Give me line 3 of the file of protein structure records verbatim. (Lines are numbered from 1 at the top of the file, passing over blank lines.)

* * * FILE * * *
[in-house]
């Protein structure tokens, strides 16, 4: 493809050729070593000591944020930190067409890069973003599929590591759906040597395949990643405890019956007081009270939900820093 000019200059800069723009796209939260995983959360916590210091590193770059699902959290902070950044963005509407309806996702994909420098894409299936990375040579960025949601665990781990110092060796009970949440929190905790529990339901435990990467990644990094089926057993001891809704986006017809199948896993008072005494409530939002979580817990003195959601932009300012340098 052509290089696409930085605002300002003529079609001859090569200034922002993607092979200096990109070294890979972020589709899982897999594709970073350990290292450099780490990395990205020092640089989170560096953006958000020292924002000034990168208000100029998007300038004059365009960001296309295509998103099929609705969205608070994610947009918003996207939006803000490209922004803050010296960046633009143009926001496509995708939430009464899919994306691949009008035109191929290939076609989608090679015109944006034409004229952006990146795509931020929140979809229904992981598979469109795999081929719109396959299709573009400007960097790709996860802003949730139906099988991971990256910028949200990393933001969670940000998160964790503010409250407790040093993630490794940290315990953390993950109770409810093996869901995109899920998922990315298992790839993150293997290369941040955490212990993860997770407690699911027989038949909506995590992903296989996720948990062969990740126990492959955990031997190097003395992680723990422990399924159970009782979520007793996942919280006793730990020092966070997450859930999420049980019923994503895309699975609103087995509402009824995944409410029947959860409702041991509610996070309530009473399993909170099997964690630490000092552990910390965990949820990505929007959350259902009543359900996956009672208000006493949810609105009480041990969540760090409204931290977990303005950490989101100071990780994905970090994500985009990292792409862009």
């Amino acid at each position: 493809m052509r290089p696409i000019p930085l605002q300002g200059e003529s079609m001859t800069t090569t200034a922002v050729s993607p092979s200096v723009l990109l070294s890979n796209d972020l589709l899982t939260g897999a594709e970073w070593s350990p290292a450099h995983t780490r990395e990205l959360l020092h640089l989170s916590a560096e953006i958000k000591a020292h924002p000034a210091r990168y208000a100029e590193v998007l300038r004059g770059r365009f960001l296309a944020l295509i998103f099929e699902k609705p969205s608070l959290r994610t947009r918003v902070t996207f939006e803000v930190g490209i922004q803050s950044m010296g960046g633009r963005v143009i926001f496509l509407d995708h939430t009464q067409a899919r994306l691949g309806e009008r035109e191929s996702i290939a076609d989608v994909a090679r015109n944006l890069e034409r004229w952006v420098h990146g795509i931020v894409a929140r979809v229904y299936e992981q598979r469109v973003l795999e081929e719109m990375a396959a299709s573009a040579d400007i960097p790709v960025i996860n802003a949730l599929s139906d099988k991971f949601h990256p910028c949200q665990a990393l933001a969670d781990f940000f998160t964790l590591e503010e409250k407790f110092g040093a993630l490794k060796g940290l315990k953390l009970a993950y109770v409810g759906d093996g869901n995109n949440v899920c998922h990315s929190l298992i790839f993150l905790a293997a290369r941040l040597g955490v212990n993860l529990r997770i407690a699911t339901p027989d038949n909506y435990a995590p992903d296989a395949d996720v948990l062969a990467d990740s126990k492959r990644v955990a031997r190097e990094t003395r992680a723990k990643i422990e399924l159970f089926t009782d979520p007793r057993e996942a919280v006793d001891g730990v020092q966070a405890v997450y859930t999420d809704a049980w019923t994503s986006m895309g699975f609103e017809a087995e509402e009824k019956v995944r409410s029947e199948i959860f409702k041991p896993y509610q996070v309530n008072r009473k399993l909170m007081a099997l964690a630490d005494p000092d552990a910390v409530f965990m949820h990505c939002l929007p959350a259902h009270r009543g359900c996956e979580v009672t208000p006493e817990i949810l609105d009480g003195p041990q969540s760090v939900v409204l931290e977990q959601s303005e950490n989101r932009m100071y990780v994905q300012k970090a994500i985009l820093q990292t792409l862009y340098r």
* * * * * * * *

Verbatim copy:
């Amino acid at each position: 493809m052509r290089p696409i000019p930085l605002q300002g200059e003529s079609m001859t800069t090569t200034a922002v050729s993607p092979s200096v723009l990109l070294s890979n796209d972020l589709l899982t939260g897999a594709e970073w070593s350990p290292a450099h995983t780490r990395e990205l959360l020092h640089l989170s916590a560096e953006i958000k000591a020292h924002p000034a210091r990168y208000a100029e590193v998007l300038r004059g770059r365009f960001l296309a944020l295509i998103f099929e699902k609705p969205s608070l959290r994610t947009r918003v902070t996207f939006e803000v930190g490209i922004q803050s950044m010296g960046g633009r963005v143009i926001f496509l509407d995708h939430t009464q067409a899919r994306l691949g309806e009008r035109e191929s996702i290939a076609d989608v994909a090679r015109n944006l890069e034409r004229w952006v420098h990146g795509i931020v894409a929140r979809v229904y299936e992981q598979r469109v973003l795999e081929e719109m990375a396959a299709s573009a040579d400007i960097p790709v960025i996860n802003a949730l599929s139906d099988k991971f949601h990256p910028c949200q665990a990393l933001a969670d781990f940000f998160t964790l590591e503010e409250k407790f110092g040093a993630l490794k060796g940290l315990k953390l009970a993950y109770v409810g759906d093996g869901n995109n949440v899920c998922h990315s929190l298992i790839f993150l905790a293997a290369r941040l040597g955490v212990n993860l529990r997770i407690a699911t339901p027989d038949n909506y435990a995590p992903d296989a395949d996720v948990l062969a990467d990740s126990k492959r990644v955990a031997r190097e990094t003395r992680a723990k990643i422990e399924l159970f089926t009782d979520p007793r057993e996942a919280v006793d001891g730990v020092q966070a405890v997450y859930t999420d809704a049980w019923t994503s986006m895309g699975f609103e017809a087995e509402e009824k019956v995944r409410s029947e199948i959860f409702k041991p896993y509610q996070v309530n008072r009473k399993l909170m007081a099997l964690a630490d005494p000092d552990a910390v409530f965990m949820h990505c939002l929007p959350a259902h009270r009543g359900c996956e979580v009672t208000p006493e817990i949810l609105d009480g003195p041990q969540s760090v939900v409204l931290e977990q959601s303005e950490n989101r932009m100071y990780v994905q300012k970090a994500i985009l820093q990292t792409l862009y340098r």